Wlliam Gilmore Simms
Southward Ho! A Spell of Sunshine >> Chapter XIII / The Bride of the Battle. A Tale of the Revolution. >> Page 278

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Page 278

Novel (Romance) | Redfield | 1854
Transcription 278 SOU'1'1IWVAPD HO
drew forth a little dug-out, the well-known cypress canoe of the
country. This was a small egg shell-like structure, scarcely
capable of holding two persons, which she was well accustomed
to manage. At once she pushed boldly out into the broad stream,
whose sweet rippling flow, a continuous and gentle murmur, was
strangely broken by the intense roar and crackling of the fire
as it swept the broad track of stubble, dry grass and leaves,
which lay in its path. The lurid shadows sometimes passed
over the surface of the stream, but naturally contributed to in-
crease her shelter. With a prayer that was inaudible to herself,
she invoked Heaven's mercy on her enterprise, as, with a strong
arm, familiar in this exercise, she plied from side to side the lit-
tle paddle which, with the favoring currents of the river, soon
carried her down toward the bit of swamp forest where her lover
found his refuge. The spot was well known to the maiden,
though we must do her the justice to say she would never have
sought for Richard Coulter in its depths, but in an emergency
like the present. It was known as Bear Castle," a close thick-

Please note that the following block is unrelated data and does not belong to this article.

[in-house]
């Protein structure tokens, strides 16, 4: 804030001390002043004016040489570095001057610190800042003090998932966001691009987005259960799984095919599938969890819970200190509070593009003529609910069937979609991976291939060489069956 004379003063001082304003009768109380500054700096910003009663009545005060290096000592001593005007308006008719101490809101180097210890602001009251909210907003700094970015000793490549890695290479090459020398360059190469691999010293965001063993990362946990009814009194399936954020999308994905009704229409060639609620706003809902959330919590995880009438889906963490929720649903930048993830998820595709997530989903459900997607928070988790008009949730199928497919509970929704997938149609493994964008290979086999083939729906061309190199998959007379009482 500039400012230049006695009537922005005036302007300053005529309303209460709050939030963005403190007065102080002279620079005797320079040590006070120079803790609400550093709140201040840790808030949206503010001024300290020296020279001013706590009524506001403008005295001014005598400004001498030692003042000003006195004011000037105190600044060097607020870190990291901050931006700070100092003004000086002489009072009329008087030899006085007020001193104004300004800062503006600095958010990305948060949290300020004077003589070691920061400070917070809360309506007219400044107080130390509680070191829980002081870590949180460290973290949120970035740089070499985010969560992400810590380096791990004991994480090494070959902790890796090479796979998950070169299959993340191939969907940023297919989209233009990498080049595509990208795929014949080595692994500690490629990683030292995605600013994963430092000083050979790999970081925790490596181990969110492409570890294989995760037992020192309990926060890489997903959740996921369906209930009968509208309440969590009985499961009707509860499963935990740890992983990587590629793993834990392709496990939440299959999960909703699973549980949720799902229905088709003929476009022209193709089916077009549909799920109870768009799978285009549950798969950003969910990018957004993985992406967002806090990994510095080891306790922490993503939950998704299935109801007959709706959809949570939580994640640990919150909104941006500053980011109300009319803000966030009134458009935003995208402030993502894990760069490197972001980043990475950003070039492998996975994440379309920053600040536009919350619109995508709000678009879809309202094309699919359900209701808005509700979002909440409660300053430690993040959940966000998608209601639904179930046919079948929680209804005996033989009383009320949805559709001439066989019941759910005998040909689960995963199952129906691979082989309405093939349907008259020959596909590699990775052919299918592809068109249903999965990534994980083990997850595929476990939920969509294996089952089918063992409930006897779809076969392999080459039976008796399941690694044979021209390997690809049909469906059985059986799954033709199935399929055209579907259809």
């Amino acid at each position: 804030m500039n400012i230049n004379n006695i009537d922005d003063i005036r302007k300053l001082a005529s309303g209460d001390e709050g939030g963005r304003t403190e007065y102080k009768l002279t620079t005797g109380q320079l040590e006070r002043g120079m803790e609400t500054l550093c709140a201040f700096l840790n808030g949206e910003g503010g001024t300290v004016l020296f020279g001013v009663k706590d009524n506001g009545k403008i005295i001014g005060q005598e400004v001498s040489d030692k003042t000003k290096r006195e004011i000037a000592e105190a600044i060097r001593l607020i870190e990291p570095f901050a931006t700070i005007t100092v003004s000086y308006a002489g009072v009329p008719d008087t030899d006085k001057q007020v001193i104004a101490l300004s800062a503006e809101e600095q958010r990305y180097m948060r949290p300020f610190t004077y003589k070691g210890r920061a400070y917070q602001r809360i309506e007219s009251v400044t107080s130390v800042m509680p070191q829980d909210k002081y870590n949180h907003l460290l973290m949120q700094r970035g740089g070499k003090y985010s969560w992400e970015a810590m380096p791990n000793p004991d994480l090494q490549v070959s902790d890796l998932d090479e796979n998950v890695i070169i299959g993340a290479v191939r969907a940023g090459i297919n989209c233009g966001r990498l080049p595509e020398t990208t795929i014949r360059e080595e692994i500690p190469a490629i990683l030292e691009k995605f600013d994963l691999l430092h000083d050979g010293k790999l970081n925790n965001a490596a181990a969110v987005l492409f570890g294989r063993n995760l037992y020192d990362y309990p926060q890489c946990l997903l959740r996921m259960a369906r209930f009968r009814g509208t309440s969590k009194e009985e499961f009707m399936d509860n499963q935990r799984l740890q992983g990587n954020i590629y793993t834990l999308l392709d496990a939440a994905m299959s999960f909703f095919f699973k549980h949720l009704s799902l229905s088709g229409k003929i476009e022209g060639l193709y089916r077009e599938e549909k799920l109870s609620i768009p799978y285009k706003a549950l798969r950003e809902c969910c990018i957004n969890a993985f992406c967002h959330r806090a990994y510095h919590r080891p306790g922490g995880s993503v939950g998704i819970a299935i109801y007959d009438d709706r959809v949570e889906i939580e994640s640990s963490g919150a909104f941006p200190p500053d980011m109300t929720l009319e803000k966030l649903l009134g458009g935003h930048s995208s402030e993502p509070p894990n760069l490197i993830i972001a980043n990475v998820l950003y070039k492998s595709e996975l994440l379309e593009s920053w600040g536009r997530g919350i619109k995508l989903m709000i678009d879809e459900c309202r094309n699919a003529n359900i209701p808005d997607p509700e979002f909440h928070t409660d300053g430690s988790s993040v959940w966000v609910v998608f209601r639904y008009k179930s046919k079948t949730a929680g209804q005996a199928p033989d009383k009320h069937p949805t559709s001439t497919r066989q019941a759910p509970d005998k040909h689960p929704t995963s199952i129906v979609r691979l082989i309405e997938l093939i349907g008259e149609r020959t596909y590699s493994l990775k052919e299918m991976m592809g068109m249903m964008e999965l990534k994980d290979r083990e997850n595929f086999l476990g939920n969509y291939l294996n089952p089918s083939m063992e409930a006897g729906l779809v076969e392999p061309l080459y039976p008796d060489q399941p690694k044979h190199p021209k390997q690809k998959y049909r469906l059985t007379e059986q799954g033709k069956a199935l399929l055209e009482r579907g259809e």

et covering a sort of promontory, three fourths of which was en-
circled by the river, while the remaining quarter was a deep
swamp, through which, at high water, a streamlet forced its way,
converting the promontory into an islet. It was unfortunate for
Coulter and his party that, at this season the river was much
lower than usual, and the swamp offered no security on the land
side, unless from the denseness of the forest vegetation. It
might now be passed dry shod.
The distance from Bear Castle" to the farmstead of old
Frederick Sabb, was, by land, but four or five miles. By water
it was fully ten. If, therefore, the stream favored the progress
of our heroine, the difference against Dunbar and his tories was
more than equalled by the shorter route before him, and the
start which he had made in advance of Frederica. But Brough
was no willing guide. He opposed frequent difficulties to the
distasteful progress, and, as they neared the spot, Dunbar found
it necessary to make a second application of the halter before
the good old negro could be got forward. The love of life, the
fear of death, proved superior to his loyalty.
Brough could have borne any quantity of flogging´┐Żnay, he
could, perhaps, have perished under the scourge without confes-